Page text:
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Measuring unrestrained gaze on wall-sized displays

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Chuang,  LL
Department Human Perception, Cognition and Action, Max Planck Institute for Biological Cybernetics, Max Planck Society;
Max Planck Institute for Biological Cybernetics, Max Planck Society;

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Bieg,  H-J
Department Human Perception, Cognition and Action, Max Planck Institute for Biological Cybernetics, Max Planck Society;
Max Planck Institute for Biological Cybernetics, Max Planck Society;

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Bülthoff,  HH
Department Human Perception, Cognition and Action, Max Planck Institute for Biological Cybernetics, Max Planck Society;
Max Planck Institute for Biological Cybernetics, Max Planck Society;

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Fleming,  RW
Research Group Computational Vision and Neuroscience, Max Planck Institute for Biological Cybernetics, Max Planck Society;
Department Human Perception, Cognition and Action, Max Planck Institute for Biological Cybernetics, Max Planck Society;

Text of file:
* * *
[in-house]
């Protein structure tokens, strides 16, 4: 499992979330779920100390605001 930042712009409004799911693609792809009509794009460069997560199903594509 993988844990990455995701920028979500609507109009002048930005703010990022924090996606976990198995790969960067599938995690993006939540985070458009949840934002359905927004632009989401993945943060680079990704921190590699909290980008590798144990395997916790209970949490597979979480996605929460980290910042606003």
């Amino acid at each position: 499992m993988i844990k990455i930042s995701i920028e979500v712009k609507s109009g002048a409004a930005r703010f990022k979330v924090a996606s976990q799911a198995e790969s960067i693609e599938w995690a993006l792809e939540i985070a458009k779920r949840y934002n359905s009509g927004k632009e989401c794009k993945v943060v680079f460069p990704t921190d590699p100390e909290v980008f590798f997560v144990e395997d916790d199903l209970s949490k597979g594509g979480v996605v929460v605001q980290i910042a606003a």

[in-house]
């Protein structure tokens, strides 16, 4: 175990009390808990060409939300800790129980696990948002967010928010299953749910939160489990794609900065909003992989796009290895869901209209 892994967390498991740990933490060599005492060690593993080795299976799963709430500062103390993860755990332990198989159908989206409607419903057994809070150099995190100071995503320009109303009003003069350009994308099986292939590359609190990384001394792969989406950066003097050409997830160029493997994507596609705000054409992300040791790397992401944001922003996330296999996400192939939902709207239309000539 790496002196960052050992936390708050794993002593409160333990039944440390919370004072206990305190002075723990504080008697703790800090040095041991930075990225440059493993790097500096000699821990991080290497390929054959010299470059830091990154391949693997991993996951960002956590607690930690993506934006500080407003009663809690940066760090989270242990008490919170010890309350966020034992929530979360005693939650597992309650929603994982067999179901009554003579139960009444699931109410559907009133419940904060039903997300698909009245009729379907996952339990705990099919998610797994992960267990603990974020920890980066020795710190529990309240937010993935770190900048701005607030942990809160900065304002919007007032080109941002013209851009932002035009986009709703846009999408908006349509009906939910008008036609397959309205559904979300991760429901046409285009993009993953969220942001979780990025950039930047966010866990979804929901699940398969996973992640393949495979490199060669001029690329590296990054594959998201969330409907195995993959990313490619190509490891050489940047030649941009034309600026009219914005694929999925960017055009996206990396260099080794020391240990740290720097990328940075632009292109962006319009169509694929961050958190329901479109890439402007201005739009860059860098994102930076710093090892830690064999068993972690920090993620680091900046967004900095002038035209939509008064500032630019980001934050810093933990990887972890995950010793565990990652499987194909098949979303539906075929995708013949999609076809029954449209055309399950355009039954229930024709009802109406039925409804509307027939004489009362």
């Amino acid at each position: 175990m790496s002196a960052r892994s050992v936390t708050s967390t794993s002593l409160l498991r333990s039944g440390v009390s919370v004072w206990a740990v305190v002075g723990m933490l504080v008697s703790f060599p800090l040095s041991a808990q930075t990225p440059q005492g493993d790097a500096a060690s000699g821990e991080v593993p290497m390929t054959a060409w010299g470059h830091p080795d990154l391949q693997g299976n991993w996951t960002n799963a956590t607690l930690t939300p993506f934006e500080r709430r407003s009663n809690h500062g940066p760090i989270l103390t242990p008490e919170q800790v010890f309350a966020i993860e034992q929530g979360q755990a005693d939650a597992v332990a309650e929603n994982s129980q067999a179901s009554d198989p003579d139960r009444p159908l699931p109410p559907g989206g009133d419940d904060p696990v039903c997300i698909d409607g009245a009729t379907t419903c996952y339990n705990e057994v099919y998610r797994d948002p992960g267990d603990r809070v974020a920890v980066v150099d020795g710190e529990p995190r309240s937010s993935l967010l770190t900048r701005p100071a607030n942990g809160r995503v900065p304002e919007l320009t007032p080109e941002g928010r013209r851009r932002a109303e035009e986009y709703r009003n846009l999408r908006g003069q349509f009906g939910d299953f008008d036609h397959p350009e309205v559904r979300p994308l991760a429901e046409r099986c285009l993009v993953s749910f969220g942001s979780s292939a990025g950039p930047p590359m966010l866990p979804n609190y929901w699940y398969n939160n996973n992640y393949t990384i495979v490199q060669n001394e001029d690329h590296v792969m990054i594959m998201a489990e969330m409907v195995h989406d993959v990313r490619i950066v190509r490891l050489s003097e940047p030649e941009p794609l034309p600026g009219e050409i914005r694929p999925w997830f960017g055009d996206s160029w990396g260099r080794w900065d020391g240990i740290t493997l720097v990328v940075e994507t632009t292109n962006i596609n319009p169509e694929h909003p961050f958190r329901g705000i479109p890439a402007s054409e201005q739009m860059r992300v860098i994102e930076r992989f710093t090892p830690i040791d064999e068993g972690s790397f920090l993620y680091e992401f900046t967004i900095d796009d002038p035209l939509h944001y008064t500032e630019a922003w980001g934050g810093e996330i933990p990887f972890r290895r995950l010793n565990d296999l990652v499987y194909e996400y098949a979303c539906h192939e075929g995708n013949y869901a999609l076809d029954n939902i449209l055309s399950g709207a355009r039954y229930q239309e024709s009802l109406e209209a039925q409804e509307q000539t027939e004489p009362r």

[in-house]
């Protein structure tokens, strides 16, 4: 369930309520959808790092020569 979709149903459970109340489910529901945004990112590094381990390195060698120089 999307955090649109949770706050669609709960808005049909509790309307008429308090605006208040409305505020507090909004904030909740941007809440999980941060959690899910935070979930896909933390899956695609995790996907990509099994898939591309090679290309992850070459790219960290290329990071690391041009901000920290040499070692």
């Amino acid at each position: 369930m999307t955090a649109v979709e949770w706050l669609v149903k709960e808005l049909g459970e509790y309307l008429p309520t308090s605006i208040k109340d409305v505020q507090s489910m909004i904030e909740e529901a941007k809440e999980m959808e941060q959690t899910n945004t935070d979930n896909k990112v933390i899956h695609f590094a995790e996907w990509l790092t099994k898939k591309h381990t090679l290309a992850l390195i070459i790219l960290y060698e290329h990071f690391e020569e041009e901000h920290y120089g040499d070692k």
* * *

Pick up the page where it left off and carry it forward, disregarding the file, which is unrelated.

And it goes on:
Max Planck Institute for Biological Cybernetics, Max Planck Society;

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Citation

Chuang, L., Bieg, H.-J., Bülthoff, H., & Fleming, R. (2010). Measuring unrestrained gaze on wall-sized displays. In W.-P. Neerincx, & W. Brinkmann (Eds.), ECCE '10: Proceedings of the 28th Annual European Conference on Cognitive Ergonomics (pp. 347-348). New York, NY, USA: ACM Press.


Cite as: http://hdl.handle.net/11858/00-001M-0000-0013-BEBC-E
Abstract
Motivation -- Natural gaze involves the coordinated movements of eye, head and torso. This allows access to a wide field of view, up to a range of 260° (Chen, Solinger, Poncet Lancet, 1999). The recent increase in large displays places a demand on being able to track a mobile user's gaze over this extensive range. Research approach -- We developed an extensible system for measuring the gaze of users on wall-sized displays. Our solution combines the inputs of a conventional head-mounted eyetracker (Eyelink2©, SR Research) and motion-capture system (Vicon MX©, Vicon), to provide real-time measurements of a mobile user's gaze in 3D space. Findings/Design -- The presented system serves as a single platform for studying user behavior across a wide range of tasks: single-step saccade shifts, free-viewing of natural scenes, visual search and gaze-assisted user interfaces. Importantly, it allows eye- and head-movements to be separately measured without compromising the accuracy of combined gaze measurements. Take away message -- Unrestrained gaze movements on a large display can be accurately measured by suitably combining the inputs of conventional eye- and body-tracking hardware.